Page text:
“Free” online education isn’t exactly new. For years prestigious institutions like Harvard, MIT, and Yale have offered open courseware as a service to the community. Open courseware, while still useful for eager learners, has its own slew of complications. For starters, students have to more or less teach themselves the subject at hand using a contemplation of class material like syllabi, test keys, video lectures, and course readings. Not only are there no peers or professors to offer feedback, but courses can be extremely dated. And of course, students do not earn a degree or even credits once the coursework is completed.
Coursera, a social entrepreneurship/higher education company, partnered with universities all over the world in the hopes of “perfecting” the open courseware platform by offering free updated and peer-reviewed online courses to students around the world. However, there is still one major problem: students cannot earn credits. Coursera does offer a “certificate” for students who are able to demonstrate mastery of the subject, but as far as earning a full fledge degree from completing coursework that is out of the question.
Or is it?
Coursera might not be able to offer valid degrees for taking free online classes, but the University of the People says it can.
Founded in 2009 by educational entrepreneur Shai Reshef, UoPeople is a non-profit online institution that offers a four-year undergraduate education to students around the world. Thanks to affiliates like the Clinton Global Initiative and Yale Law School ISP, sponsors like Hewlett-Packard and Intel, and volunteer educators from NYU, Harvard, and Oxford to run the classes, UoPeople is able to stay in business and offer a higher education free of charge.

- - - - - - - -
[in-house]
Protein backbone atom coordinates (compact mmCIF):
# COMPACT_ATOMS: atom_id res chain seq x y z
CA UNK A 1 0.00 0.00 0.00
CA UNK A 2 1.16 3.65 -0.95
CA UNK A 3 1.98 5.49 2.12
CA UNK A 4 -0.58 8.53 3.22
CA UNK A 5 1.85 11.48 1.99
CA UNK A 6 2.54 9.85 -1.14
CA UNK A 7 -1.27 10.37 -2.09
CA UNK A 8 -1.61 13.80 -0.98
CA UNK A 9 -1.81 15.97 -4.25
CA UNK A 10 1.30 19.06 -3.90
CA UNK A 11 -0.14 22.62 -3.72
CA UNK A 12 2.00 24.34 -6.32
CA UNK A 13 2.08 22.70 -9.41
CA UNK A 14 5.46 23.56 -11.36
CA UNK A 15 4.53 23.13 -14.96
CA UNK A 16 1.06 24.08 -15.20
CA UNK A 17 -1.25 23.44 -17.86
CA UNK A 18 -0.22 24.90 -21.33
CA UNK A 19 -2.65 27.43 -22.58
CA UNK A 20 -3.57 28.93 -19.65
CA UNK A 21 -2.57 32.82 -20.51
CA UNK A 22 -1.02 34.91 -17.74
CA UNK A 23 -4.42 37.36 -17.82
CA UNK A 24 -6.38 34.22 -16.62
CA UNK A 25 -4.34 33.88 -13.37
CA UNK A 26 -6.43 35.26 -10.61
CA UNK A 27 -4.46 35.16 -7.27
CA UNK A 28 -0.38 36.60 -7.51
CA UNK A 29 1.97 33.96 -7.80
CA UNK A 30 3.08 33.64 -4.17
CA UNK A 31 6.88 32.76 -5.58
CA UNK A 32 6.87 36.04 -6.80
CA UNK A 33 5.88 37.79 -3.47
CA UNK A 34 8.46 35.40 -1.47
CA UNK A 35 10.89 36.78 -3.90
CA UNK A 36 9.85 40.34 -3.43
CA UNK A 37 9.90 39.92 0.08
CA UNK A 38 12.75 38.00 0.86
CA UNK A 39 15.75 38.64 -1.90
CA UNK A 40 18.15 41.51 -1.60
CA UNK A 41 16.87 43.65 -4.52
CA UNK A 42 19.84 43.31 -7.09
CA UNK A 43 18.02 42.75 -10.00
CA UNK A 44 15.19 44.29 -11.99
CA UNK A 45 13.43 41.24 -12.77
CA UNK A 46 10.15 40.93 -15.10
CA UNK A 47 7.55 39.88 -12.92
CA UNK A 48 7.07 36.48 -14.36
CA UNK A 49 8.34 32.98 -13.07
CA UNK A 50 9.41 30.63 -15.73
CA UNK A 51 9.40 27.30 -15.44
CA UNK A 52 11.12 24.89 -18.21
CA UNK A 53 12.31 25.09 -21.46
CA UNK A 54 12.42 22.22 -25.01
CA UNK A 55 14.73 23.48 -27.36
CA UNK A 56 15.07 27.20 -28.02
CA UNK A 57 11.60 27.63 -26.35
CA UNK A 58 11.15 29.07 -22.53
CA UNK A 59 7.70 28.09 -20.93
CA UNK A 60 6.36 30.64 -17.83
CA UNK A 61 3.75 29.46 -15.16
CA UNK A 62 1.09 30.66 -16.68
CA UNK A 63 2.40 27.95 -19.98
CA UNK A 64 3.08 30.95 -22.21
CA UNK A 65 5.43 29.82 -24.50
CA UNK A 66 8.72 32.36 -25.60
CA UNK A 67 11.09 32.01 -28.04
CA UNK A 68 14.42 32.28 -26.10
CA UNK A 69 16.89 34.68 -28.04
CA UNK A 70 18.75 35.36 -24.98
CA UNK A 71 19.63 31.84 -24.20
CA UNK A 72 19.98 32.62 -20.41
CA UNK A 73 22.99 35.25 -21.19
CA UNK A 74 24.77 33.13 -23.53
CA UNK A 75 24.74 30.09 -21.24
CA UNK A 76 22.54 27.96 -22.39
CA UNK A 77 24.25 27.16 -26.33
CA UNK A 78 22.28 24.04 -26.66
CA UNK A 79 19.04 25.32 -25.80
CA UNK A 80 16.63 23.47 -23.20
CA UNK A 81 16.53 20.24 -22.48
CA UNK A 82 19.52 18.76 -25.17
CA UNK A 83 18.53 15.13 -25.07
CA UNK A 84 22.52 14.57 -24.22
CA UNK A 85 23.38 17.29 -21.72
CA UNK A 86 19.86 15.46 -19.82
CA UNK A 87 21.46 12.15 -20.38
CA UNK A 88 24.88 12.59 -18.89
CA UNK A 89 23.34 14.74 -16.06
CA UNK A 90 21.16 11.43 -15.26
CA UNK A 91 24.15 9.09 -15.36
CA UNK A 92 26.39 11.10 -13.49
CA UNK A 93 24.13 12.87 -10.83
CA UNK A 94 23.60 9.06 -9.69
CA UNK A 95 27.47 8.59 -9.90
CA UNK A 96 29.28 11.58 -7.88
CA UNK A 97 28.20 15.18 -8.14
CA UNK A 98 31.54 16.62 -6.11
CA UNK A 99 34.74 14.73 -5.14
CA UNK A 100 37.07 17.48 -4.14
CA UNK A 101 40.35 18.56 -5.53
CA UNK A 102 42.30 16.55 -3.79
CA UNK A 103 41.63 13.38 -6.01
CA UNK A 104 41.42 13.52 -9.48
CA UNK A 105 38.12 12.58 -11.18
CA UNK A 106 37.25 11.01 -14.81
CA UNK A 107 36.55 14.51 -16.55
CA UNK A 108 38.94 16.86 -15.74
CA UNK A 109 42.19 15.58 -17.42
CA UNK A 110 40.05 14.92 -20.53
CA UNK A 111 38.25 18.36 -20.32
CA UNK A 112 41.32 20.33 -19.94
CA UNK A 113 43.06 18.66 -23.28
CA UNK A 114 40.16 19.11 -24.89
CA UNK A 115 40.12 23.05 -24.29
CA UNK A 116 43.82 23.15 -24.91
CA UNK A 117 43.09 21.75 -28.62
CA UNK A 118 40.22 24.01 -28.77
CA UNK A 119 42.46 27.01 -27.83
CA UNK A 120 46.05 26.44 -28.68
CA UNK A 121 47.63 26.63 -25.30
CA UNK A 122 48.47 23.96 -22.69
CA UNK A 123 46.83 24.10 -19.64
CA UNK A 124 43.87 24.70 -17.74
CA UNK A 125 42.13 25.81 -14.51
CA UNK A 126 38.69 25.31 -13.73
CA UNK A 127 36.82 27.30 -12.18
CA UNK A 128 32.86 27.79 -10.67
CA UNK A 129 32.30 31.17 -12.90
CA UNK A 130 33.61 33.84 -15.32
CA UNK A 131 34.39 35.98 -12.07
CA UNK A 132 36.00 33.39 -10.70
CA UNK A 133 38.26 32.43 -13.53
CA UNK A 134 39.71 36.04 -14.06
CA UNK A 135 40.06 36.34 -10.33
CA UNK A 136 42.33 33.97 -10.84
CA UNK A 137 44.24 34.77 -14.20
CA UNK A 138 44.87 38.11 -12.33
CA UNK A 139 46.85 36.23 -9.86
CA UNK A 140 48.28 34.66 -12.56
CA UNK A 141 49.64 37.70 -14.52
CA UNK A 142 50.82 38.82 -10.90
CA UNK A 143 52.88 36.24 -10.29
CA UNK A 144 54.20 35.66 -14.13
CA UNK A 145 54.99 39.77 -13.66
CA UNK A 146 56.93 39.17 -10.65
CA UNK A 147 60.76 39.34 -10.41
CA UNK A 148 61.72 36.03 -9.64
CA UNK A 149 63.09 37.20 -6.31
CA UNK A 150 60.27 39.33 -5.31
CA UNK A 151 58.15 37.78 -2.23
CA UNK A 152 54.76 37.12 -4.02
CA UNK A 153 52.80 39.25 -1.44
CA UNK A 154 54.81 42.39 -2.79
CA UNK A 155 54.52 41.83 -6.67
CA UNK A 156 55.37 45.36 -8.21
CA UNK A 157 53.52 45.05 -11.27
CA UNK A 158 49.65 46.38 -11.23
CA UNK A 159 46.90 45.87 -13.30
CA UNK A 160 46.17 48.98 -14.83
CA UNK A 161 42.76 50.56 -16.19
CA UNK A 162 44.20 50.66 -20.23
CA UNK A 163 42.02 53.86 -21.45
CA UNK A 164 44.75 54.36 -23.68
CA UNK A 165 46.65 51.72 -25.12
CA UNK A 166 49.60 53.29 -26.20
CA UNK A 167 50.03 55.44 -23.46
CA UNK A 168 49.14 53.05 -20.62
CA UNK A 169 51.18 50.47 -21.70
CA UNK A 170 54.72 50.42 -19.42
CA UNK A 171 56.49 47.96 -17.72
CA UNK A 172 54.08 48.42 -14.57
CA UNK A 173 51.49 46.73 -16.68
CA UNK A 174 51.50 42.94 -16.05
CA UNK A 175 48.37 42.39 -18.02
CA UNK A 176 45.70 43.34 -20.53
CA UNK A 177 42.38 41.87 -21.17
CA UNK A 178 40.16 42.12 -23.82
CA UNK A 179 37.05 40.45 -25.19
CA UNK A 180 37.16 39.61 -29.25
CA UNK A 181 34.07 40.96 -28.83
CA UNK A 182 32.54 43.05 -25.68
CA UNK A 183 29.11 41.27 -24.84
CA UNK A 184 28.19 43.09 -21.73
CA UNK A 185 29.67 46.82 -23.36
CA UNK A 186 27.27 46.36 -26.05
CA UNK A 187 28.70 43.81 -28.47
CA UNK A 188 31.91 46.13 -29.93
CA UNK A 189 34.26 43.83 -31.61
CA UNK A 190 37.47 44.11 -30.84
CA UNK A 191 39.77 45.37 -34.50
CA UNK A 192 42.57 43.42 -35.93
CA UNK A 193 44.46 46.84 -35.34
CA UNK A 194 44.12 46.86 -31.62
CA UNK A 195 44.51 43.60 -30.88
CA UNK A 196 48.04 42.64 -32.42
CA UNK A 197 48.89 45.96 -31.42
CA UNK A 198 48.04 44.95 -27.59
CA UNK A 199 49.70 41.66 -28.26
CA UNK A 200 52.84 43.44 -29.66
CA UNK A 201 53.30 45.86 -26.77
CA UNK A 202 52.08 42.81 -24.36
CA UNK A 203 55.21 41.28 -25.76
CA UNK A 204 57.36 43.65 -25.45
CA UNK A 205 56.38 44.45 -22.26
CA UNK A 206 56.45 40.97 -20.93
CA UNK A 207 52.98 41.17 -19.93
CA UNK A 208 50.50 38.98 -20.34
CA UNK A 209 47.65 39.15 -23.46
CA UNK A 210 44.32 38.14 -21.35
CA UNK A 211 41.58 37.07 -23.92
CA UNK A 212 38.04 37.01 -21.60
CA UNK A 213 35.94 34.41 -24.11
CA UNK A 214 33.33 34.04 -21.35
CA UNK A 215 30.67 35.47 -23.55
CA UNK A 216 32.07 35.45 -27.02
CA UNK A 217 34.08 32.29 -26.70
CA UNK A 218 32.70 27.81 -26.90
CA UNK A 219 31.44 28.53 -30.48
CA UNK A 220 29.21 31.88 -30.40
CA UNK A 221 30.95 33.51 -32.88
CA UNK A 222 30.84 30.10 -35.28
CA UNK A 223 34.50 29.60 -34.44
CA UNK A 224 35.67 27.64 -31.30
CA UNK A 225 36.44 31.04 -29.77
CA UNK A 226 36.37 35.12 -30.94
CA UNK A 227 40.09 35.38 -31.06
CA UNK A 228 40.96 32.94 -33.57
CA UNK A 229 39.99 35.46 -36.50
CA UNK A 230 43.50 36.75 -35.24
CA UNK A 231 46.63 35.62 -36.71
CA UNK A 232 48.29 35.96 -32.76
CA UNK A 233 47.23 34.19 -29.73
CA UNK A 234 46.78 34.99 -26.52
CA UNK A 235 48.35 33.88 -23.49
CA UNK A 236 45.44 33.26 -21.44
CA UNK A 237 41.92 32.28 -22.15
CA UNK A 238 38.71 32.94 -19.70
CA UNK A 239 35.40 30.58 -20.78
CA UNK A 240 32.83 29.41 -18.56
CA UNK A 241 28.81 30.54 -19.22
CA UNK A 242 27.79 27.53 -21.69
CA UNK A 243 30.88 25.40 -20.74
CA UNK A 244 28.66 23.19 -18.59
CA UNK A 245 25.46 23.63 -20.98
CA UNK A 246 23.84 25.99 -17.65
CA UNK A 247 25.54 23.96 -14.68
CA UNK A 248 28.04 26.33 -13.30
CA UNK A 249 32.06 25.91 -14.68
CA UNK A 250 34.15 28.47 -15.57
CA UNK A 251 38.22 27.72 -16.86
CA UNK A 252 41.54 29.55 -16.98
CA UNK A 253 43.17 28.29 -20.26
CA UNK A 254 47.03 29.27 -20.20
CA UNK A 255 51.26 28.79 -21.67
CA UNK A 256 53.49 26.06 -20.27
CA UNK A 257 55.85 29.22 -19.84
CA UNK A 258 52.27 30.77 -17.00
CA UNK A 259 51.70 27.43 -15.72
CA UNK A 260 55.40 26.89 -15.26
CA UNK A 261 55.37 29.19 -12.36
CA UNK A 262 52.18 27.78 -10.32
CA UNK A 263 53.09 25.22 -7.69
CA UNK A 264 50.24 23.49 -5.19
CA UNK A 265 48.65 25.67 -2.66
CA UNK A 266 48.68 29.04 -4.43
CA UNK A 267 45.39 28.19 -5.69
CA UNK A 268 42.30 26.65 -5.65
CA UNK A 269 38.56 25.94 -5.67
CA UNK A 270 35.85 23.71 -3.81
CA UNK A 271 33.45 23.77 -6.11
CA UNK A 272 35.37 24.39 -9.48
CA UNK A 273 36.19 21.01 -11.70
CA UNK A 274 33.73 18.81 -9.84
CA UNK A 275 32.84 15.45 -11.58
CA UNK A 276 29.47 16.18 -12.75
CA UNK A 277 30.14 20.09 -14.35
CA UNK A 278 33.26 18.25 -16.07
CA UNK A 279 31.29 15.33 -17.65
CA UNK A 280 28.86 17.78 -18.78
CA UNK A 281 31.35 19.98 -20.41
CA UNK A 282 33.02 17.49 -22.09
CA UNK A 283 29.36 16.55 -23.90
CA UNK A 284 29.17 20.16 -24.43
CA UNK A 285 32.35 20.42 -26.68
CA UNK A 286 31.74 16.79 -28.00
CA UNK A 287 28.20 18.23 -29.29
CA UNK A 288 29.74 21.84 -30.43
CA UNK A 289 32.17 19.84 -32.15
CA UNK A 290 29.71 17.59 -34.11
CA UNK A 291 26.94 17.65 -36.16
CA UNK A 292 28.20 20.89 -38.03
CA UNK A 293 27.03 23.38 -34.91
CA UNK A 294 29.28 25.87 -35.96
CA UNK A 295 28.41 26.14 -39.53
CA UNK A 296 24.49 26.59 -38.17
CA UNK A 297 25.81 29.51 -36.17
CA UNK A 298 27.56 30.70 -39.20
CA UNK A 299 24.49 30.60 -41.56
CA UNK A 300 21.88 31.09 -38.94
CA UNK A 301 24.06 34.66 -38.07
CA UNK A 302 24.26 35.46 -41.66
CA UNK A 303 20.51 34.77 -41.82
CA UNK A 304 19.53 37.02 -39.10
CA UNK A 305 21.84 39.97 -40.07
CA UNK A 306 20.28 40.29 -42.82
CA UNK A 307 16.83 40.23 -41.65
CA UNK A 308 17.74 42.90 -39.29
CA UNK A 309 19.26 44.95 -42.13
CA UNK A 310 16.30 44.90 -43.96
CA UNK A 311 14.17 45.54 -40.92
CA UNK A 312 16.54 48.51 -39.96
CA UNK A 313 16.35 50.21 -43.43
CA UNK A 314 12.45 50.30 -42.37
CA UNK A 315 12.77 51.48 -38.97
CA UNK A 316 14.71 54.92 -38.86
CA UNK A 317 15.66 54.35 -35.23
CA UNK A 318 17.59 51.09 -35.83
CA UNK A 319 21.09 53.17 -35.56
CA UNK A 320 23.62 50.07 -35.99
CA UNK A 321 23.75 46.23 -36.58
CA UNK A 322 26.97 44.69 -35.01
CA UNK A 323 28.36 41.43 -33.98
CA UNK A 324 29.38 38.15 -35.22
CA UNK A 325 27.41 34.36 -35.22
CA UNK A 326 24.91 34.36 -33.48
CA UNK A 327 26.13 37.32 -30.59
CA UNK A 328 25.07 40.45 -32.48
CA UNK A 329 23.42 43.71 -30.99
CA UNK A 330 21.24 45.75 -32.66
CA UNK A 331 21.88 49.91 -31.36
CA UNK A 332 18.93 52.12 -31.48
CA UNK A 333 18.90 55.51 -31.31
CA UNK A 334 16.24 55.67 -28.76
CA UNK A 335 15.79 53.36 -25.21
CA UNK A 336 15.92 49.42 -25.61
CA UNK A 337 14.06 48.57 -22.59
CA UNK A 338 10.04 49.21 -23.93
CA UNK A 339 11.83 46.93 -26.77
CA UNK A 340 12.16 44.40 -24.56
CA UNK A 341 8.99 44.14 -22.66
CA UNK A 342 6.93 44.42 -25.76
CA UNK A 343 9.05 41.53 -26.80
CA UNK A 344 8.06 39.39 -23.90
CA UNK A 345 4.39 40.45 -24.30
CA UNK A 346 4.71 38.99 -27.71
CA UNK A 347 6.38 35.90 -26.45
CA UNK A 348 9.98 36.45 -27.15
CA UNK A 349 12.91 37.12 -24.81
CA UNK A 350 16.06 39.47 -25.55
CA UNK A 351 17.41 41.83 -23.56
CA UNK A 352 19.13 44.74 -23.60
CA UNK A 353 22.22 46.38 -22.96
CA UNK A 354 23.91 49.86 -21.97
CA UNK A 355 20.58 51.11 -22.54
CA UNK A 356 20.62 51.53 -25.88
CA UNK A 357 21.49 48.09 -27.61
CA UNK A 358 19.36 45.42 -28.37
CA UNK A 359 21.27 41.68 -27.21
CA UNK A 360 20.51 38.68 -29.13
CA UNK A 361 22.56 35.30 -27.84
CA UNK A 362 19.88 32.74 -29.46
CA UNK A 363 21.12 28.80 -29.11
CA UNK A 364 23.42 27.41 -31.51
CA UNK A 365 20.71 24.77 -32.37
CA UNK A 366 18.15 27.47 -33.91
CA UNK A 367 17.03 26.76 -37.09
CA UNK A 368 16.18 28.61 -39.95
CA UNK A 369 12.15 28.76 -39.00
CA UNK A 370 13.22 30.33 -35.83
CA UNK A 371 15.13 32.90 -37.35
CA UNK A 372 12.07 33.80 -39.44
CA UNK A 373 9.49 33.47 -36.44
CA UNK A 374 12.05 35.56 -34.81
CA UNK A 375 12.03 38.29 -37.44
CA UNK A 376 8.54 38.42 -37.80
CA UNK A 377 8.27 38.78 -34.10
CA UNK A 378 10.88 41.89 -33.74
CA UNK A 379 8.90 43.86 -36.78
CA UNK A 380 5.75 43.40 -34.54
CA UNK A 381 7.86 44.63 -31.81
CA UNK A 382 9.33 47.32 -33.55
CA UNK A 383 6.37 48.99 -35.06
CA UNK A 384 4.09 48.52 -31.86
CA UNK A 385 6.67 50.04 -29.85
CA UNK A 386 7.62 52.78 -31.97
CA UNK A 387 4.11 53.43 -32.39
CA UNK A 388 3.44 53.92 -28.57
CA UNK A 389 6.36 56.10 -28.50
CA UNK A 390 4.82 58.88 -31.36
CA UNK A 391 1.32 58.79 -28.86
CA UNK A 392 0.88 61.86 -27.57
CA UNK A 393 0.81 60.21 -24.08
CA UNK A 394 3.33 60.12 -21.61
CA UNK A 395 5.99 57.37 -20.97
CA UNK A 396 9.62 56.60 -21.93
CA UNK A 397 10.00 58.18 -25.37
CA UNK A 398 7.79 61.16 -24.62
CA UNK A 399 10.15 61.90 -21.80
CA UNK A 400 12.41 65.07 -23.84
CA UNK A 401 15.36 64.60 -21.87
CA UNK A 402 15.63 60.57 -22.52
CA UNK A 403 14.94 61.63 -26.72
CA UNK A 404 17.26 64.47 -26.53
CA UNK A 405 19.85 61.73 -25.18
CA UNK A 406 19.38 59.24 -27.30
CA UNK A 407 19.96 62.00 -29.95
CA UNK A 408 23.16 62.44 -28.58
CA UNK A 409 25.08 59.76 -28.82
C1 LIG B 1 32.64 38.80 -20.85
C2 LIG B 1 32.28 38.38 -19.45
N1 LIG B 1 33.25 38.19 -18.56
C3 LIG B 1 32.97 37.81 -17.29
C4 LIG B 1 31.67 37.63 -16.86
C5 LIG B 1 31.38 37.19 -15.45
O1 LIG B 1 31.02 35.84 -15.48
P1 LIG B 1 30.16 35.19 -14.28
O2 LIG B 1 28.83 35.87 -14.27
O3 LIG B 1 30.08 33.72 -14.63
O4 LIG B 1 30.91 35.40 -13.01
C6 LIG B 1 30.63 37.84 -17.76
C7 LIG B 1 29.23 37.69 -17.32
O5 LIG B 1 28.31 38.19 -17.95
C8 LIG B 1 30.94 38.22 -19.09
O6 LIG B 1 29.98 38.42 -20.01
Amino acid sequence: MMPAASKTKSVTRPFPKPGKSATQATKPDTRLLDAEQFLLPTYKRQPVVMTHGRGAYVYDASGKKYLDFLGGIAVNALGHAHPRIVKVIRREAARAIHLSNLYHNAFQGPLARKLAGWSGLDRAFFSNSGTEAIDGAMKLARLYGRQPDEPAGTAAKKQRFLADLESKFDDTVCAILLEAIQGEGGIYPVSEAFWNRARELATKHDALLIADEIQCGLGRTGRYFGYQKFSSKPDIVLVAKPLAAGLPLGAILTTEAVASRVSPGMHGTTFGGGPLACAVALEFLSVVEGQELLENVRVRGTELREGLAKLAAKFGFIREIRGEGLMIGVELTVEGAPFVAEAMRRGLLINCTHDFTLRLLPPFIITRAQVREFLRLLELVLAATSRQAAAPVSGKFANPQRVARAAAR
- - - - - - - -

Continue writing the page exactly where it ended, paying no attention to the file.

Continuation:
David Harris Cohen, UoPeople’s provost, is Columbia University’s former vice president.
With all that said, the credentials are there. Perhaps this is what prompted 1,500 students from more than 130 different countries to enroll.
But is it really that easy?
First of all nothing is ever truly free. Applications vary from $10 to $50 depending on what part of the country you live in and its economic status—for example, poorer countries will only be required to pay the minimum of $10. And there will be a one-time $100 examination fee in place if you’re accepted.
The online institution is also exceptionally limited in terms of courseware. Since its founders believe that students should earn degrees that will provide the greatest job opportunities in the working world, UoPeople only offers Business Administration and Computer Science programs.
Lastly while UoPeople does offer credits, it’s important to note that currently UoPeople is unaccredited (which may look bad to potential employers) and credits are non-transferrable unless you plan on attending New York University-Abu Dhabi.
New York University agreed to let UoPeople students continue their education for free at the Dhabi location after completing one year of their original program online. Of course Dhabi is located nearly on the other side of the world, so the option is voluntarily. But it could be a really neat chance of a lifetime.
Do the pros out-weigh the cons? What do you think? Should students try out UoPeople?
Author info: Nancy Wood is regular contributor to www.onlinecollegeclasses.com, a website dedicated to online higher learning. She welcomes your feedback.